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Genetics. 2005 Jan;169(1):313-24.

Multilevel analyses of genetic differentiation in Anopheles gambiae s.s. reveal patterns of gene flow important for malaria-fighting mosquito projects.

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Vector Genetics Lab, Department of Entomology, University of California, Davis, California 95616, USA.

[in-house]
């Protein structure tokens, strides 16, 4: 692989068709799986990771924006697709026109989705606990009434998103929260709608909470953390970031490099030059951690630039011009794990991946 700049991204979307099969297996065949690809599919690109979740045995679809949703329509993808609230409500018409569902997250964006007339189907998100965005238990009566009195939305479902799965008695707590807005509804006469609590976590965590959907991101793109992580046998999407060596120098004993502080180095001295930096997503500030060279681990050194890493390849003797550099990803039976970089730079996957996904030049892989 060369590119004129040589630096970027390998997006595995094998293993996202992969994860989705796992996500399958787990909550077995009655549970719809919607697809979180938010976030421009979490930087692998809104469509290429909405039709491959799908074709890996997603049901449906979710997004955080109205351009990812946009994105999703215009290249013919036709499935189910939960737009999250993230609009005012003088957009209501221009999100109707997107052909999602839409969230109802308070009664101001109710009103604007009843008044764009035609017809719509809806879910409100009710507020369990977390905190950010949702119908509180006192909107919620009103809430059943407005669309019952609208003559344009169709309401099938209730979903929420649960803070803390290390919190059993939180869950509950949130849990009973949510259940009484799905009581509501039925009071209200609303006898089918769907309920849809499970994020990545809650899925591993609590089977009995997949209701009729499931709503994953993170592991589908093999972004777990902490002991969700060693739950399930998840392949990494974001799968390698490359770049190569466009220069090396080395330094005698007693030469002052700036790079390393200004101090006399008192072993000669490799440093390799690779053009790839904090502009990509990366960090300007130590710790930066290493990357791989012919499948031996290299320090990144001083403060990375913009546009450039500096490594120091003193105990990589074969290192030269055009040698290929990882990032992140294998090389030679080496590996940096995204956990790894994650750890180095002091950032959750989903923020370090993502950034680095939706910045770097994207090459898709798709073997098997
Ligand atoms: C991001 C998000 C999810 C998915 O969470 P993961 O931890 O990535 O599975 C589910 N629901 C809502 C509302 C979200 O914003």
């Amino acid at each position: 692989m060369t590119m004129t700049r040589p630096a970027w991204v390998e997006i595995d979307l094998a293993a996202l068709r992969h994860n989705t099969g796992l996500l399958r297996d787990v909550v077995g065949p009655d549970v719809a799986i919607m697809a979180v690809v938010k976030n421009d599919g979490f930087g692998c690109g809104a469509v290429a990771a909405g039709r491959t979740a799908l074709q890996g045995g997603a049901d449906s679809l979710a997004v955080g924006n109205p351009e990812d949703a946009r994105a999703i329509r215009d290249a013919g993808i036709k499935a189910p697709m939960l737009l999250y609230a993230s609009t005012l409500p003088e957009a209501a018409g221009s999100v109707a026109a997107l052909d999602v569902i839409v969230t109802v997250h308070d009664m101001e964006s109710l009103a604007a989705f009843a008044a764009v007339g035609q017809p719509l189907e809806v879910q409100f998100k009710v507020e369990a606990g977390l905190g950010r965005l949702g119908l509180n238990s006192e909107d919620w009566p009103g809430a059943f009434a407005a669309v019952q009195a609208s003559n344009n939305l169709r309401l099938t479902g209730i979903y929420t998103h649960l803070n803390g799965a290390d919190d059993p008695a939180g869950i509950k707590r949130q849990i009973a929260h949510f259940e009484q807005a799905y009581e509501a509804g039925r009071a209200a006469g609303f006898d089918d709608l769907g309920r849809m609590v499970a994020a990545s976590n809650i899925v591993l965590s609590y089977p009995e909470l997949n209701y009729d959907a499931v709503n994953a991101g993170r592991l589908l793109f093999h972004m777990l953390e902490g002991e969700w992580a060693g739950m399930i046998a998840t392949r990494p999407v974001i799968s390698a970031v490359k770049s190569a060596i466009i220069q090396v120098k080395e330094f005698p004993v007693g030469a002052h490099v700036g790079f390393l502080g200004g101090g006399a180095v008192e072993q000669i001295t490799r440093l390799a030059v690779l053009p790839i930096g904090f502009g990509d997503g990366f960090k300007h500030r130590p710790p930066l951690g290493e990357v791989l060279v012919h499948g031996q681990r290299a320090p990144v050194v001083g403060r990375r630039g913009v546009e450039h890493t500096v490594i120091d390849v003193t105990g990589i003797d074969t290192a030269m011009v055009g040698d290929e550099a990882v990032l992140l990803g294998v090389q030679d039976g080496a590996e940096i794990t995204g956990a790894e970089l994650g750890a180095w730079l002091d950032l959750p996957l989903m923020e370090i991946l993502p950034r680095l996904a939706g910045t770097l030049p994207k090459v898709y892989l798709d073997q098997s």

Malaria control projects based on the introduction and spread of transgenes into mosquito populations depend on the extent of isolation between those populations. On the basis of the distribution of paracentric inversions, Anopheles gambiae has been subdivided into five subspecific chromosomal forms. Estimating gene flow between and within these forms of An. gambiae presents a number of challenges. We compared patterns of genetic divergence (F(ST)) between sympatric populations of the Bamako and Mopti forms at five sites. We used microsatellite loci within the j inversion on chromosome 2, which is fixed in the Bamako form but absent in the Mopti form, and microsatellites on chromosome 3, a region void of inversions. Estimates of genetic diversity and F(ST)'s suggest genetic exchanges between forms for the third chromosome but little for the j inversion. These results suggest a role for the inversion in speciation. Extensive gene flow within forms among sites resulted in populations clustering according to form despite substantial gene flow between forms. These patterns underscore the low levels of current gene flow between chromosomal forms in this area of sympatry. Introducing refractoriness genes in areas of the genome void of inversions may facilitate their spread within forms but their passage between forms may prove more difficult than previously thought.

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